Back in 1912, when hardly anyone smoked cigarettes, lung cancer was like a museum curiosity—extremely rare. But in the next few decades, it rose dramatically around the world, about fifteen-fold. But they had already nailed it back in 1912. By mid-century, the evidence was considered overwhelming. Says who? Says the tobacco industry’s own research scientists, in an internal memo. We now know that senior scientists and executives within the cigarette industry knew about the cancer risks of smoking at least as early as the 1940s.

But publicly, they said things like, “Sure, there are statistics associating lung cancer and cigarettes. There are statistics associating lung cancer with all sorts of things, but there’s no proof.”

What was the government saying? Smoke Luckies. I mean who wouldn’t want to give their throat a vacation, not a single case of throat irritation, how could your nose and throat be adversely affected? Cigarettes are just as pure as the water you drink.

And if you do get irritated, no problem, your doctor can write you a prescription for cigarettes. This is an ad from the Journal of the American Medical Association. After all, “don’t smoke” is advice hard for patients to swallow. Reminds me of the recent survey of doctors that found the #1 reason doctors don’t prescribe heart-healthy diets was their perception that patients fear being deprived of all the junk they’re eating. After all, Philip Morris reminds us, we want to keep our patients happy; to make a radical change in habit may do harm. You’re a doctor; you don’t want to harm your patients. Even bunnies prefer Philip Morris (when you instill smoke solutions in their eyes).

The tobacco industry gave medical journals big bucks to run ads like these.  Not a problem, though, Philip Morris claims come from completely reliable sources,  based on studies conducted by recognized authorities published in leading medical journals. Even kindly offering to send free packs of cigarettes to doctors, so they can test them out themselves. So, join us at the next AMA convention.

What did the American Medical Association have to say for itself? Like most other medical journals, they accepted tobacco ads. We have yet to see an autopsy with a single lesion that had a Marlboro label on it. No lung tumor has ever been found with a little tag attached that said “Made in the tobacco fields of North Carolina.” Case closed.

In fact, even after the Surgeon General’s report came out, the American Medical Association, American Cancer Society, and Congress were still dragging their feet. The government was still subsidizing tobacco—like our tax dollars subsidize the sugar and meat industries today. The AMA actually went on record withholding endorsement of the Surgeon General’s report. Could that have been because they were just handed ten million dollars from the tobacco industry?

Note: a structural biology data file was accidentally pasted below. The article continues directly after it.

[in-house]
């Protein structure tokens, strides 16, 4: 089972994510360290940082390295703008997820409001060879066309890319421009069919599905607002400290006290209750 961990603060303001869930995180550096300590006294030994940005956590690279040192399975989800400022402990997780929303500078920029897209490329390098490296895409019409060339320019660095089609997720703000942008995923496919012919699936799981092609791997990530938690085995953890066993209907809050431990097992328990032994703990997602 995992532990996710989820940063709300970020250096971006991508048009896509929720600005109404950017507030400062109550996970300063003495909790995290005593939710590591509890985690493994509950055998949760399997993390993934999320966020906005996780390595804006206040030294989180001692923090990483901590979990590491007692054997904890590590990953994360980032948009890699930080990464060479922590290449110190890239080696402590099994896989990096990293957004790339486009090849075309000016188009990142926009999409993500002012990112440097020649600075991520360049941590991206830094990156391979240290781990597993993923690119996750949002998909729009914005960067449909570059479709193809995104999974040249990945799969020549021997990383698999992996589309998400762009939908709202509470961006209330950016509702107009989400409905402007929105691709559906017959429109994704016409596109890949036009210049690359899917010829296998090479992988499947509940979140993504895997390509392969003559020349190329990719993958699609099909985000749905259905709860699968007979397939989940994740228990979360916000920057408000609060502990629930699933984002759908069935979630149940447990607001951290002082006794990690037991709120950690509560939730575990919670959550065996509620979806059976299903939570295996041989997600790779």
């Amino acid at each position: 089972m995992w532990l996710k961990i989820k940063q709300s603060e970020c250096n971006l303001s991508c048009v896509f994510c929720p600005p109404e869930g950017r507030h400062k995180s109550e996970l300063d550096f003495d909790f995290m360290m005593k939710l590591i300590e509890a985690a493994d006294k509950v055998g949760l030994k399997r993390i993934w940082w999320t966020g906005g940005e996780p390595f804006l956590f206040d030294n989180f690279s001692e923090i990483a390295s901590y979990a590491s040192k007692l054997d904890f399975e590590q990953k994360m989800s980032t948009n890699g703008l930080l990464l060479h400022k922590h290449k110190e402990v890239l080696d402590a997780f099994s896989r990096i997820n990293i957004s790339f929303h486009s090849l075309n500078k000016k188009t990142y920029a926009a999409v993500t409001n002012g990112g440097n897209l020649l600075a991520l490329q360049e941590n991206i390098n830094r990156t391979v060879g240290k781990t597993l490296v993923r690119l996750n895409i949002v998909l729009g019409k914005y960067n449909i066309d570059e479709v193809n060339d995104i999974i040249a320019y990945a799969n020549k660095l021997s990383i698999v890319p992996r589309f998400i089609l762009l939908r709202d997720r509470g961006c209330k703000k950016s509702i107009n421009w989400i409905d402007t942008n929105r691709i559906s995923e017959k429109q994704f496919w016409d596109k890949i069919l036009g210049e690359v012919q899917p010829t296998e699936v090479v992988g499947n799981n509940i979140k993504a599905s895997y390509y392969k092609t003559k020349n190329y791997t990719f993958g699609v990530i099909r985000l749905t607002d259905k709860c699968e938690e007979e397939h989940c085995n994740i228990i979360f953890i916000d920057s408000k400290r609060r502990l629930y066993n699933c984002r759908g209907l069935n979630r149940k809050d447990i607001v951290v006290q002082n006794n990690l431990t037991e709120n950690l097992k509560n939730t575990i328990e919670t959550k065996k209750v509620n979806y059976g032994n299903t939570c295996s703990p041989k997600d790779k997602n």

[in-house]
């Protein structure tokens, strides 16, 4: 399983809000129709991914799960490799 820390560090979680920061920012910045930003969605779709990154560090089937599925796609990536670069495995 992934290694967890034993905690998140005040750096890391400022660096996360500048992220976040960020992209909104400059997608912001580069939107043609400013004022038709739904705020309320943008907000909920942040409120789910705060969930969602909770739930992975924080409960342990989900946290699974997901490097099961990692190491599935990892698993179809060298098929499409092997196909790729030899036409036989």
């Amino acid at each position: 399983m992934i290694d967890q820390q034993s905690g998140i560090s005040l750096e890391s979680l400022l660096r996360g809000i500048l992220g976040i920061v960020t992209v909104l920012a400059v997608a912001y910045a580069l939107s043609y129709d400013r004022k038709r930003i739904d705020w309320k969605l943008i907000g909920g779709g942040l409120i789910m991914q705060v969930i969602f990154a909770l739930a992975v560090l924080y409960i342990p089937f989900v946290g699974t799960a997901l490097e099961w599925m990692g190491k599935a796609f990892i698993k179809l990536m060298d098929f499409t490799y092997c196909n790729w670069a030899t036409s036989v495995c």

Today, the money is coming from big food. The American Academy of Family Physicians has accepted large sums of money from Coca-Cola to fund patient education on obesity prevention. I wonder what that pamphlet is going to say.

Who was the #1 partner listed on Coca-Cola’s website? The American College of Cardiology.

Just as it would have been hazardous to your health to take the medical profession’s advice on your smoking habits in the 1950s, it may be hazardous to your health today to take the medical profession’s advice on your eating habits.

To see any graphs, charts, graphics, images, and quotes to which Dr. Greger may be referring, watch the above video. This is just an approximation of the audio contributed by Katie Schloer.

Please consider volunteering to help out on the site.

Doctor's Note

If the balance of scientific evidence favors plant-based eating, why isn’t the medical profession at the forefront of encouraging people to eat healthier? That’s the question this video tries to answer. Looking back to smoking in the 1950s, we can see how all of society, the government, and the medical profession itself could be in favor of habits that decades of science had already overwhelmingly condemned as harmful.

For more on the influence industry can have on food policy, see: